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Us raids warez servers across ten countries { April 23 2004 }

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Raids Shutter Online Piracy Sites

By David McGuire Staff Writer
Friday, April 23, 2004; 9:00 AM

U.S. and international law enforcement authorities on Wednesday conducted a series of raids against Web site operators suspected of distributing more than $50 million worth of pirated music, movies and software, a move the U.S. Justice Department described as the largest-ever crackdown on online piracy.

The Justice Department coordinated more than 120 searches in 10 countries and 27 U.S. states. "Operation Fastlink" targeted "warez" sites operated by sophisticated electronic pirates who specialize in securing and disseminating illegal copies of movies, music and computer programs.

Authorities took down the operators' Internet sites, seized their computers and collected evidence against more than 100 suspects. Authorities have not made any arrests, but expect to do so in the coming weeks, said Justice Department spokesman Bryan Sierra.

Justice officials would not say where the U.S. raids took place.

"Our efforts send a clear and unmistakable message to those individuals and organizations dedicated to online theft: Real world geography and virtual world cloaking can no longer protect those who steal copyrighted material," Attorney General John Ashcroft said in a press conference Thursday.

Robert Holleyman, president of the Business Software Alliance (BSA), said Operation Fastlink "is really going to take a significant dent out of some of the top-level piracy problem."

The U.S. software industry loses at least $13 billion a year to piracy, according to BSA estimates. The group, which represents some of the world's largest software companies, including Microsoft, Adobe and Autodesk, does not know how much money the industry has lost to online piracy.

Justice Department spokesman Sierra said that the raids were timed so that the different warez groups would be unable to alert each other and destroy evidence.

"In order to have the maximum impact you need to protect yourself against the fact that they can communicate instantly over the Internet," Sierra said.

Warez groups are ideal targets for law enforcement because they sit at the top of the electronic piracy food chain, said Mark Ishikawa, chief executive of Los Gatos Calif.-based BayTSP Inc., which tracks online piracy on behalf of copyright owners.

Some of the newest and hottest movies, music and software on peer-to-peer networks like Kazaa and Morpheus come from warez sites, Ishikawa said. "It goes from that network, which is a higher-end, more computer-literate network and from there it trickles into the peer-to-peers. Once it gets into the peer-to-peers there's no stopping it."

The Recording Industry Association of America blames file sharing for taking a major bite out of CD sales, which fell from a high of $13.2 billion in 2000 to $11.2 billion in 2003, a period that matches the growth of online music piracy services. File-sharing advocates counter that the flagging economy and rising CD prices are more to blame for driving down sales.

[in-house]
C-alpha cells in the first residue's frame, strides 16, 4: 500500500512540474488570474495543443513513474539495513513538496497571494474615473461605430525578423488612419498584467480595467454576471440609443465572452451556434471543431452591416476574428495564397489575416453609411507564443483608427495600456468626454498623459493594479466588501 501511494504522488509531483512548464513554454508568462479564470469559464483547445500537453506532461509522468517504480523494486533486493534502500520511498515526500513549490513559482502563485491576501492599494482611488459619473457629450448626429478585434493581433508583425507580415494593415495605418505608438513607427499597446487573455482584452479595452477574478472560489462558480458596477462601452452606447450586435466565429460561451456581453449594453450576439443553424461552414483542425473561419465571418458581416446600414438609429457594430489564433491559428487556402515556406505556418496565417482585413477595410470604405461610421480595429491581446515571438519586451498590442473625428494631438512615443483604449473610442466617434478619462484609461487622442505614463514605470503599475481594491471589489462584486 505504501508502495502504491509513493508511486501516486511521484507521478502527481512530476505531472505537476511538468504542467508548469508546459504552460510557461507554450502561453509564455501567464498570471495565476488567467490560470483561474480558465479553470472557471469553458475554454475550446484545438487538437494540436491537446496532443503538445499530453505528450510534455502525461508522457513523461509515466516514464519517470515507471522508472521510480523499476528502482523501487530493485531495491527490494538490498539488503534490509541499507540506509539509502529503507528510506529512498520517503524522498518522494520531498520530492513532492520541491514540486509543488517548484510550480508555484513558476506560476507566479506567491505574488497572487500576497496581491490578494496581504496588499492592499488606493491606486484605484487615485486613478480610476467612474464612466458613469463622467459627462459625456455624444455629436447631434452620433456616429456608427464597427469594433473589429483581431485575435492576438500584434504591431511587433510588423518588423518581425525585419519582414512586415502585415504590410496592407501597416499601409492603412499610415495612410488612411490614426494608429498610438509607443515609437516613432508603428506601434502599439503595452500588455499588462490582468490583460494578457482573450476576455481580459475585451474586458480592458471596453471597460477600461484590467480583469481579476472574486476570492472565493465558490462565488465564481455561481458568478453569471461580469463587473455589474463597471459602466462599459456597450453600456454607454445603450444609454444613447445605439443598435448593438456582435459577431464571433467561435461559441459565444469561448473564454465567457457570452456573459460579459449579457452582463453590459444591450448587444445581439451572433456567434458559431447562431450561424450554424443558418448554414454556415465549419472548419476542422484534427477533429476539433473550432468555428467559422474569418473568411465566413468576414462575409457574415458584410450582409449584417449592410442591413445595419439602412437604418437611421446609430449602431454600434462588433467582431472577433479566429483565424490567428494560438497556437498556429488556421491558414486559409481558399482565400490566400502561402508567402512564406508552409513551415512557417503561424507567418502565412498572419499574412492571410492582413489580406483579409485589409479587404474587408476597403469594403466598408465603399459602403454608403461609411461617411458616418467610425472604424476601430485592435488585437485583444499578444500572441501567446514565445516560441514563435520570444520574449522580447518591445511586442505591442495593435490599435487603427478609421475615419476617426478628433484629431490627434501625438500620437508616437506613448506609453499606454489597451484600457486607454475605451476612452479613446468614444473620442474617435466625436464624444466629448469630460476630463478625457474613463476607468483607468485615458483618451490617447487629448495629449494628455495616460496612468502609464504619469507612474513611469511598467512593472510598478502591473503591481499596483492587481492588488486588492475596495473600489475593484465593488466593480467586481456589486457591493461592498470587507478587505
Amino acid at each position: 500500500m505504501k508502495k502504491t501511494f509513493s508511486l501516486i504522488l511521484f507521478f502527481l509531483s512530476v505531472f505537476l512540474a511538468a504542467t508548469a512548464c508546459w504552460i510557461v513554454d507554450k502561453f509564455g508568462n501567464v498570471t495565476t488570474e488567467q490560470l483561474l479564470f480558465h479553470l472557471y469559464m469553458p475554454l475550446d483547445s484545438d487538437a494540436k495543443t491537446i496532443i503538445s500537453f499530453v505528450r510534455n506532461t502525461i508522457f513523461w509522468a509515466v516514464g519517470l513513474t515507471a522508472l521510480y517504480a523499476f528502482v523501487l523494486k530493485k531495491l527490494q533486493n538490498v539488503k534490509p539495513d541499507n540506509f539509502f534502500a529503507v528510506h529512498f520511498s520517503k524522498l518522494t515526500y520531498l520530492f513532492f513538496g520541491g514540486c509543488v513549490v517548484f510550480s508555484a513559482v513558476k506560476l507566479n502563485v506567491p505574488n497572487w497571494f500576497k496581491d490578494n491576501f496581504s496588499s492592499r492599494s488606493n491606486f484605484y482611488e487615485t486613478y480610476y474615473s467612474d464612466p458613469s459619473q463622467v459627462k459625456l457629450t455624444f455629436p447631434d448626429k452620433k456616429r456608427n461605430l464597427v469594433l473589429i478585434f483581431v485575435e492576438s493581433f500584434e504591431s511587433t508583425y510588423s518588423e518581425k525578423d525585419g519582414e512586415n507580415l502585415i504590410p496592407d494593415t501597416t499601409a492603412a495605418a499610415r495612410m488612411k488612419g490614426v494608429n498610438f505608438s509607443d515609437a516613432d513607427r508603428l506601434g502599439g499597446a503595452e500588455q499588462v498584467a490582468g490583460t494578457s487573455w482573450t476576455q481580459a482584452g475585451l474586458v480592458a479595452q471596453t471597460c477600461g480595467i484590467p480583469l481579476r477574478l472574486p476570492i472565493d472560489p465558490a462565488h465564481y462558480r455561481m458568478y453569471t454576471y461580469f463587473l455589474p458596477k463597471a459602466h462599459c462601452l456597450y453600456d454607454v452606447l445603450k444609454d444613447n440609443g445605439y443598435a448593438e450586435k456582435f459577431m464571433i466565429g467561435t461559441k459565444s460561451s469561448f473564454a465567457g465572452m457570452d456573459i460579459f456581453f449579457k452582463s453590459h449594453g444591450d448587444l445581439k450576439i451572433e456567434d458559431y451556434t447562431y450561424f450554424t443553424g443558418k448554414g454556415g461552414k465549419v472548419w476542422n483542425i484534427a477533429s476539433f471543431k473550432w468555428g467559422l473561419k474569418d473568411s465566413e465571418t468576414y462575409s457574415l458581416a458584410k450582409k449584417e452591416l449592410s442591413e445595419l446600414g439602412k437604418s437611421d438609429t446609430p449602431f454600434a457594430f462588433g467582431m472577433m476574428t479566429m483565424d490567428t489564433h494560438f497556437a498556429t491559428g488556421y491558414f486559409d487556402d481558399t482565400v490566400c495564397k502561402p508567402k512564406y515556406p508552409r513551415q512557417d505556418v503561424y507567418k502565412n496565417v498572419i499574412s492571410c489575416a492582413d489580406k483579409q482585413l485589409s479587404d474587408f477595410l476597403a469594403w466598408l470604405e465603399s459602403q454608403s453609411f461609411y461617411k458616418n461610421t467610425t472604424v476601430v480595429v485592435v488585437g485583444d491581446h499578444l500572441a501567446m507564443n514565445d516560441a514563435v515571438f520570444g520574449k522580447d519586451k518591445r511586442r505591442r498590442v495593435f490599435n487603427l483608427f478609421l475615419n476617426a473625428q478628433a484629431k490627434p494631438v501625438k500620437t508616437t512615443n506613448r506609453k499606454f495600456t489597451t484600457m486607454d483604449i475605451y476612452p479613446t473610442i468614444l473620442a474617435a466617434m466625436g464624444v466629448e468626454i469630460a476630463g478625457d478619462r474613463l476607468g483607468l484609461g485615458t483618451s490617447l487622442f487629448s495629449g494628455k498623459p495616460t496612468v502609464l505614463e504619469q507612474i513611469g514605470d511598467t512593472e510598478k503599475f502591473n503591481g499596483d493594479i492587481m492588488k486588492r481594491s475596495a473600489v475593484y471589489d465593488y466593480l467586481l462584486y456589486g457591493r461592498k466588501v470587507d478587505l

Eric Garland, chief executive of Atlanta-based BigChampagne LLC, a company that monitors peer-to-peer activity, said the crackdown could temporarily slow the flow of material to file-sharing networks, but would not have a big effect on the average song-swapper.

"Most of the titles people are swapping on Kazaa and its ilk are massively popular titles that will make their way onto these networks with or without the help of these organized groups," Garland said.

The crackdown reflects the Justice Department's push to tackle the piracy problem that American software, music and movie makers say is costing them billions of dollars a year in sales. "There has been a decision on the part of the Department of Justice to make these type of crimes a priority," Sierra said.

Congress is considering two bills that would give the Justice Department more power to fight Internet piracy. A House bill would allow federal prosecutors to seek jail time for Internet users who share more than 1,000 copyrighted files. A Senate bill would allow the department to prosecute civil copyright violations.

New York Congressman Anthony Weiner (D), who has criticized the Justice Department for failing to go after copyright crimes, said he hoped Operation Fastlink would not be an isolated case.

"This is the clearest and maybe the first sign that the DOJ is getting off the sidelines and trying to fight this battle," Weiner said. "This has to be an ongoing game of cat and mouse. We can't expect that today represents the end of this fight. It just represents one very good day for the cat."


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